I believe, that we are on the verge of making diabetes technology way more useful by integrating it. I believe that the increased focus on usability, which this device represents, will change the lives for millions of people, it is not a question of "can". Devices like this are, technologically, able to talk to our insulin pumps, which many of us use to inject our insulin. Soon they will be connected in so called closed loops – which are somewhat smart and able to manage our blood glucose for us. I believe, that we will one day be cured, but until that day, technology is what keeps us alive and able to live full and long lives. We are dependent on it.

One of the most interesting trends, I believe, is the focus on psychology in the field of diabetes technology. As you may have come to understand, we are often burdened by these decisions we make day in and day out – many of us refer to it as living with a "monster". Often we are driven by fear of complications, and often we simply feel lucky when we have achieved a good value in one of our multiple daily blood glucose tests. This needs to change, so that the force which drives us and how we feel about our therapy becomes a positive one.

I hope this "little" note explains a few things to people who are looking to learn a bit more about this subject and life with diabetes. If you wish to learn more feel free to reach out, or check out the blogs of people with diabetes. Maybe a good starting point would be the blog of my friend Scott: There are many amazing people telling their stories out there and Scott lists many of the other blogs on his site.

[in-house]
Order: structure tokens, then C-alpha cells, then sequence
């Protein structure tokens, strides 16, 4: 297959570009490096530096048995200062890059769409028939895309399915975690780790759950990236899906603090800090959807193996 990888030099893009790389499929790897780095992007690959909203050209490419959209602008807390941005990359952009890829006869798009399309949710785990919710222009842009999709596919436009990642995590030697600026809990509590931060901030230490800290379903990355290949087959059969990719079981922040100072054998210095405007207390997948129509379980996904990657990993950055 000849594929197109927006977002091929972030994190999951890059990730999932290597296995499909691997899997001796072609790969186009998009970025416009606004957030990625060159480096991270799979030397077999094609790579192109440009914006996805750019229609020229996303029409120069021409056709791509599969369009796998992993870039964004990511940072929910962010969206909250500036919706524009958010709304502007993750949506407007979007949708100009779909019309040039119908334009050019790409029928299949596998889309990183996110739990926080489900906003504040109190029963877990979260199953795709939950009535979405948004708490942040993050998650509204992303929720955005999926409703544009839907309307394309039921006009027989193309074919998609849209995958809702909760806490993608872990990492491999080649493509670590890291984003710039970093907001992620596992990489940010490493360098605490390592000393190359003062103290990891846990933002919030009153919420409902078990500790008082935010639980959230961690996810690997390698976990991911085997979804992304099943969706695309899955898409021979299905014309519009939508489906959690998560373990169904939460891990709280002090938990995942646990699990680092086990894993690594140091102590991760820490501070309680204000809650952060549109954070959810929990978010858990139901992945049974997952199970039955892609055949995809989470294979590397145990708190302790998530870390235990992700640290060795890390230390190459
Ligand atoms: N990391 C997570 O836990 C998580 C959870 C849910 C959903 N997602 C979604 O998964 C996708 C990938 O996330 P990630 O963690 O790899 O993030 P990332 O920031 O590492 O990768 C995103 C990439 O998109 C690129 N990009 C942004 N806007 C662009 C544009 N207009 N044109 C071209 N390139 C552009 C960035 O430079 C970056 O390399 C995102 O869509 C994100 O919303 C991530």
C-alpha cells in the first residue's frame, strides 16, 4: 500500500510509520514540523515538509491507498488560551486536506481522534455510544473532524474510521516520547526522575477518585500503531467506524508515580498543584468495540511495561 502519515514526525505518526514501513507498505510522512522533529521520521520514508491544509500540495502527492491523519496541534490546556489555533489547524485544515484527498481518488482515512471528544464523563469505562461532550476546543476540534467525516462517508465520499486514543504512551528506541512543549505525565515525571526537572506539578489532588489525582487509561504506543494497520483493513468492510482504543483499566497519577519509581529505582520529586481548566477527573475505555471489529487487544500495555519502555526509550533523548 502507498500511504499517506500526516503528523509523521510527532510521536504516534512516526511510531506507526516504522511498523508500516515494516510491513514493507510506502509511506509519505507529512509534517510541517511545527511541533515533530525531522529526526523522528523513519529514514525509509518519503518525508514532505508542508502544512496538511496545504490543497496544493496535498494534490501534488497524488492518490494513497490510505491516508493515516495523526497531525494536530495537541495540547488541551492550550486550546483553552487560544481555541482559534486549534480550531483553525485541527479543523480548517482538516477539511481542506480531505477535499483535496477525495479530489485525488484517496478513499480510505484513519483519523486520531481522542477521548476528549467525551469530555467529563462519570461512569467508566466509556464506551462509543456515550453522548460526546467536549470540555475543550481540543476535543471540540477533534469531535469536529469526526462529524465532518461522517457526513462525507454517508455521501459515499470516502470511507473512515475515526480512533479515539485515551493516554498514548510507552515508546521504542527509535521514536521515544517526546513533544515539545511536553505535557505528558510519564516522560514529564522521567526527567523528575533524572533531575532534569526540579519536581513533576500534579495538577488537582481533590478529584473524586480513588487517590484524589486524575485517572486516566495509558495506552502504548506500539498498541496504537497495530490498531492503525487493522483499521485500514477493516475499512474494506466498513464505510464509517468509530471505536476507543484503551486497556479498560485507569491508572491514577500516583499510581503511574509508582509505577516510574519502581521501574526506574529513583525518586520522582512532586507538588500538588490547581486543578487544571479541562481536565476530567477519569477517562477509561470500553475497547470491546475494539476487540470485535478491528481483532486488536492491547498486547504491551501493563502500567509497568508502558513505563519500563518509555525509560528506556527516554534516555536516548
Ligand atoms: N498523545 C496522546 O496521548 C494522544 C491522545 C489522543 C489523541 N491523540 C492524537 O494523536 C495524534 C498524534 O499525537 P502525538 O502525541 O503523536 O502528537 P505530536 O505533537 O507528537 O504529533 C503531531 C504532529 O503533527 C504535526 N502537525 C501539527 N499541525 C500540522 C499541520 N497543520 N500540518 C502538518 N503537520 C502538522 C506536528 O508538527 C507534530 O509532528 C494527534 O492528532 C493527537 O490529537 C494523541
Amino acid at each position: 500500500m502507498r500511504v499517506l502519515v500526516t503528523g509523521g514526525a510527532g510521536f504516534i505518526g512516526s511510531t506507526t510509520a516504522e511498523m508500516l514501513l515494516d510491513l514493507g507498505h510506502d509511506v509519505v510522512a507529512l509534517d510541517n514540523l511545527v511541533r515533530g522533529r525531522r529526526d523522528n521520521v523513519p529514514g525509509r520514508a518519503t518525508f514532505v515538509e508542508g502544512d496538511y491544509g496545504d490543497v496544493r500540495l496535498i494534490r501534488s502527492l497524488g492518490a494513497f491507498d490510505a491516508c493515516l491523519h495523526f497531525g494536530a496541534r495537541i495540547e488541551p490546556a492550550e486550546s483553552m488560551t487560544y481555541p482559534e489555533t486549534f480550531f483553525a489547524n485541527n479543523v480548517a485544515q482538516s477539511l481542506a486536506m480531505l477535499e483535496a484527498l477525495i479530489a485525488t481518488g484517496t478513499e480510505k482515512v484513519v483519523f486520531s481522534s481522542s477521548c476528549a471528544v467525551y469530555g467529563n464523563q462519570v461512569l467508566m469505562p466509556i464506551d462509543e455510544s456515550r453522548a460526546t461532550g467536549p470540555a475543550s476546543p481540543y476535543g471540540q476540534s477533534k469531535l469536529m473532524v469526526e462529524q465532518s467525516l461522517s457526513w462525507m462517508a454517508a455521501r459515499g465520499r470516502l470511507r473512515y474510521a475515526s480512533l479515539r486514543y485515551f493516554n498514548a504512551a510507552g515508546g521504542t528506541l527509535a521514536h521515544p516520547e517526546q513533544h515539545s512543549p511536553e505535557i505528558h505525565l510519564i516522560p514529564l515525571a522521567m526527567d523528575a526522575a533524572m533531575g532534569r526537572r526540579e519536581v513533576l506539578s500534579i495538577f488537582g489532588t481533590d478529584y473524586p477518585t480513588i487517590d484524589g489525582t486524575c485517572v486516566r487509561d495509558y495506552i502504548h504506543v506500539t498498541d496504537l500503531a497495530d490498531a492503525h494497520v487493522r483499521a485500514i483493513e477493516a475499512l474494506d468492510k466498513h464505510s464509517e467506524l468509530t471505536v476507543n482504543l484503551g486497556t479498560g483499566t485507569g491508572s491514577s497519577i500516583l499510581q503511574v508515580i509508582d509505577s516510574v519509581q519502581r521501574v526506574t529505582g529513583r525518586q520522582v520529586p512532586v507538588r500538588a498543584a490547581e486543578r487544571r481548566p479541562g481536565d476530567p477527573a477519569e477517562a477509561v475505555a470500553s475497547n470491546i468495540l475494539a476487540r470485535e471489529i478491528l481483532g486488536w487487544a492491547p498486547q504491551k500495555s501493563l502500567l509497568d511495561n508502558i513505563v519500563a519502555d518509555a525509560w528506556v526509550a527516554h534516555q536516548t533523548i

Have an amazing day, and thank you G, you now have an even bigger fan.


@fdebong  Well you're about to become very disillusioned my friend. Because you're kidding yourself if you think Google will do the responsible thing here and bring an affordable, consumer-level device like this to market. 

Instead, they will wind up "partnering" with BigPharma and this little device will be reworked and tweaked to require lots of expensive, renewable parts and consumables that users will have to replace on a regular basis. The devices will require a prescription of course so we can make sure the doctors get their cut. And in the end, we have a nice monitoring system that ensures BILLIONS of dollars flow into the pockets of the pharmaceutical giants. Good for them, bad for us.

Wish it weren't so friend...but that's the way it is.


Oh yeah, you can find me as @fdebong  if you wish to reach out.